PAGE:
Rising home prices are often seen as a sign that the housing market is healthy and doing well. But, according to Trulia’s latest Price and Rent Monitor, just because an area is experiencing sharp price increases doesn’t mean it’s fully recovered. For example, the five metropolitan areas that have seen the largest price gains over the past year, are all significantly below normal levels when looking at construction activity and building permits. On the other hand, metro areas that didn’t suffer large price declines during the recession – and, therefore, have had relatively small price increases since – are experiencing a residential construction boom. The takeaway, according to Trulia’s chief economist Jed Kolko, is that the housing recovery is going to require more than just increasing home values before it’s truly rebounded from the financial crisis. While the overall trend is positive, the particulars of each local market require a deeper look. Also in the report, home prices experienced their smallest year-over-year increase in 11 months, though they’re up 2.8 percent quarter-over-quarter. More here.
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Though mortgage rates rose in 2013, they are still well below historical norms. And, according to a new report from Trulia, historically low rates mean buying a home is still cheaper than renting in the 100 largest housing markets across the country. Even with last year’s price increases, mortgage rates would have to hit 10.6 percent before renting a home was more affordable than buying one. Jed Kolko, Trulia’s chief economist, said today’s mortgage rates would be the envy of buyers from the 1980s, ’90s, and 2000s. But Kolko also warns buyers that, in many markets, the rent-vs-buy decision depends on what happens to prices after you buy. Sharp price appreciation could make homeownership essentially free, Kolko said. But, on the other hand, price decreases could mean renting, in retrospect, would’ve been the better deal. Still, when Trulia calculated the cost of renting vs. buying assuming that prices will rise or fall as they did during each market’s worst seven-year period, buying remained more affordable than rent in all but 37 of 100 metro areas. More here.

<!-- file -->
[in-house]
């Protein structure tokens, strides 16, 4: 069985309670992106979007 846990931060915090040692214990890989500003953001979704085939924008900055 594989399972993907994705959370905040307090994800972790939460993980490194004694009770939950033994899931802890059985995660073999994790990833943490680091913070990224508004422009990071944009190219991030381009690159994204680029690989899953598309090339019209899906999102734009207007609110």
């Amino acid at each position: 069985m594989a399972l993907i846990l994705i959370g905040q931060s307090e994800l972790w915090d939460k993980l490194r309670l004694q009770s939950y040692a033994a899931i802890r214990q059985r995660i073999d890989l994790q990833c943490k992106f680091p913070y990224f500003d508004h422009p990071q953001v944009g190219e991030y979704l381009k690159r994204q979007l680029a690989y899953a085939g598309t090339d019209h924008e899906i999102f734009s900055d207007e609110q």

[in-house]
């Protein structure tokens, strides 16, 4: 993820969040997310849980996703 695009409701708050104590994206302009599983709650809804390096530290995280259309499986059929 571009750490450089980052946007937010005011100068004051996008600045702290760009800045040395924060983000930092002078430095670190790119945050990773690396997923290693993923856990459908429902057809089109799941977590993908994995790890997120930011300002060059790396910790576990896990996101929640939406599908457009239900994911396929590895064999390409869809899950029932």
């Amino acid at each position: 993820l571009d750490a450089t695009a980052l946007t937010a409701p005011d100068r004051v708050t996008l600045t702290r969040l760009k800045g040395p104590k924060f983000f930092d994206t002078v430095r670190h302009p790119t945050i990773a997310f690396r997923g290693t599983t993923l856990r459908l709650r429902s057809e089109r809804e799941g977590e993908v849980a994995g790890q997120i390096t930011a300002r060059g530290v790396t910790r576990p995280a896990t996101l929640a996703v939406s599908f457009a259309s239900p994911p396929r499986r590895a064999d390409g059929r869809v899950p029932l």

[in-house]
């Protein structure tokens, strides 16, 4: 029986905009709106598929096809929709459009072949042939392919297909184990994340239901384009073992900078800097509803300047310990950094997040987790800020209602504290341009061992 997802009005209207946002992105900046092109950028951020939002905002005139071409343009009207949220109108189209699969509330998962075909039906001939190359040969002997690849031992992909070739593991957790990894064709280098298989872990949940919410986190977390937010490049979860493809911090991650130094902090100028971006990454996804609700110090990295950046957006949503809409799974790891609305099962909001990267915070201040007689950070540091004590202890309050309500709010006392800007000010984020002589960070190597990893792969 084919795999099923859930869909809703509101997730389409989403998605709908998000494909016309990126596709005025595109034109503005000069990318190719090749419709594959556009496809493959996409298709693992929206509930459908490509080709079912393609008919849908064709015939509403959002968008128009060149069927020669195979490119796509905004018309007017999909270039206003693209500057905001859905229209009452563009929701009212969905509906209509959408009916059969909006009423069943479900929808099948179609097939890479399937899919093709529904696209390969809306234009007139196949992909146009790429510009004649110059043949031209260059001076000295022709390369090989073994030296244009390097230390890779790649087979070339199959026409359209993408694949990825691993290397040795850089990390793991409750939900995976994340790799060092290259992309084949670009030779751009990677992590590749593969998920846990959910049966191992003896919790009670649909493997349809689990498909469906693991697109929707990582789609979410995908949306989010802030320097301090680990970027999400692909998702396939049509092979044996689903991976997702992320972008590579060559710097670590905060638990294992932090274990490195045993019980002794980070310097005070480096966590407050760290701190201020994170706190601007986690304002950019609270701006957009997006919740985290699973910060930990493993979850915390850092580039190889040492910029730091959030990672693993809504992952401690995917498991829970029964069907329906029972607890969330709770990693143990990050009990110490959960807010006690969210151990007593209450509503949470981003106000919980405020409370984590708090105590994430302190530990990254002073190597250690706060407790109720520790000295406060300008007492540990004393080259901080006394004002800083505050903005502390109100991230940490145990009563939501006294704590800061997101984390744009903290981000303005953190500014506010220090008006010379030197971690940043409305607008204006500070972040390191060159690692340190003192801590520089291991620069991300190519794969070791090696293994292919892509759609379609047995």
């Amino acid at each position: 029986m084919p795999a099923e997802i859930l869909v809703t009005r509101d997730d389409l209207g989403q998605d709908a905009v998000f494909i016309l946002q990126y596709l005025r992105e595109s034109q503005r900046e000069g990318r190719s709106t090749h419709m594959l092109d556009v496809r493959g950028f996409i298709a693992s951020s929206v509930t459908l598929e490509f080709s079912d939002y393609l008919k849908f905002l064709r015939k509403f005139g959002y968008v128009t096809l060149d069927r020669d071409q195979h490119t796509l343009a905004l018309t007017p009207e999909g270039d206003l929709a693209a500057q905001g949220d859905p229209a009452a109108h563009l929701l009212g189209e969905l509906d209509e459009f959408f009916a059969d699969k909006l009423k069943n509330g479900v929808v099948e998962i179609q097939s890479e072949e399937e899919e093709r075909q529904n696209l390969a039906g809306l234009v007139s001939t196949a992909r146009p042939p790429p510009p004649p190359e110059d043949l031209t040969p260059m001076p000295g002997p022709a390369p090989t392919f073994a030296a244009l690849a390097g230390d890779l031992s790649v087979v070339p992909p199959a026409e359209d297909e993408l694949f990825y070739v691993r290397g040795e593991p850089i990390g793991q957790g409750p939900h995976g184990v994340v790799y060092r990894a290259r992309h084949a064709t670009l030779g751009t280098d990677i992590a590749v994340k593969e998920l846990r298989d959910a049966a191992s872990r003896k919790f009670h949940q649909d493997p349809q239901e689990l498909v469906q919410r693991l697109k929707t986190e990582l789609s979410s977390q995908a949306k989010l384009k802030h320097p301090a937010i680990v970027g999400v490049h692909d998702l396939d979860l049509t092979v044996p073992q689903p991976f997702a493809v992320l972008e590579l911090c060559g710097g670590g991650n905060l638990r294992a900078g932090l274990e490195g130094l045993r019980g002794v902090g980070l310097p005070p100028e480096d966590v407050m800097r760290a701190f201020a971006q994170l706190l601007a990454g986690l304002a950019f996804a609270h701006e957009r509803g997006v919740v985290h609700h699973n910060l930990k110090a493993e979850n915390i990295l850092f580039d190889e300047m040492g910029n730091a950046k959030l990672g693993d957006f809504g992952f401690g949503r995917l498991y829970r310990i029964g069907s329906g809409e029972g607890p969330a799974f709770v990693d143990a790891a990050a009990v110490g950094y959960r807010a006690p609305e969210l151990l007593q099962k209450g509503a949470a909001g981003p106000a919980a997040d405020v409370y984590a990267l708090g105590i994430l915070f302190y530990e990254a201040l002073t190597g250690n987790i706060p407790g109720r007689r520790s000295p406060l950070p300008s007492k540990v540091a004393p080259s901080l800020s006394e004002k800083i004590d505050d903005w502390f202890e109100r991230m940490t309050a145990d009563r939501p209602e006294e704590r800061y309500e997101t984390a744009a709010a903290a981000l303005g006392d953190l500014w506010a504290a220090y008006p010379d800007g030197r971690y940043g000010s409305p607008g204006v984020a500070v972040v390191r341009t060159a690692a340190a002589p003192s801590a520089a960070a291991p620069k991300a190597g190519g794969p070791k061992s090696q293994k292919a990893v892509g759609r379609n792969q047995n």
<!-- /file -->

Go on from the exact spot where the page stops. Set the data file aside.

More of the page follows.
Nationwide, housing and economic activity is 86 percent back to normal, based on current permits, prices, and employment data. In fact, more than 35 percent of all markets tracked by The National Association of Home Builders Leading Market Index are operating at 90 percent or better of their previous normal. The index tracks 350 metro areas across the country and identifies those that are now approaching or exceeding their previous norms. According to the most recent release, 56 out of those 350 have returned to or surpassed their normal levels of economic and housing activity. And nearly half of the improved markets are areas with populations less than 500,000. David Crowe, NAHB’s chief economist, said 45 percent of metro areas are recovering at a faster pace than the nation as a whole, with smaller markets leading the way. The results are a good sign that the housing recovery’s progress will continue in 2014. More here.
The Census Bureau’s American Community Survey collects a wide range of important statistics about communities across the country. A recent housing brief released by the Bureau – which used the survey to focus on homeownership rates and home values across the country – found that small counties fared better following the recession as compared to larger counties. Among the 50 largest metro areas, median home values fell in 43 of them and 49 out of 50 saw declining homeownership rates after the most recent recession. Among counties with populations between 20,000 and 65,000, on the other hand, 66.9 percent had median home values that were not statistically different from pre-recession levels. Nationally, the homeownership rate declined by 1.7 percent between 2010 and 2012. Washington D.C. had the lowest rate at 41.6 percent while West Virginia had the highest with 72.9 percent. More here and here.
The number of improving housing markets across the country has reached a record high, according to the National Association of Home Builders’ Improving Markets Index. The index determines improvement based on each metropolitan areas’ low point in housing permits, employment, and house prices. They are added to the index after showing six consecutive months of improvement in all three categories. September’s results found 291 metro areas that qualified as improving housing markets, up 44 from August. Rick Judson, NAHB’s chairman, said over 80 percent of the 361 metros tracked by the index are showing consistent growth, which is an excellent indicator of how the housing recovery has begun to take hold across the country. More here.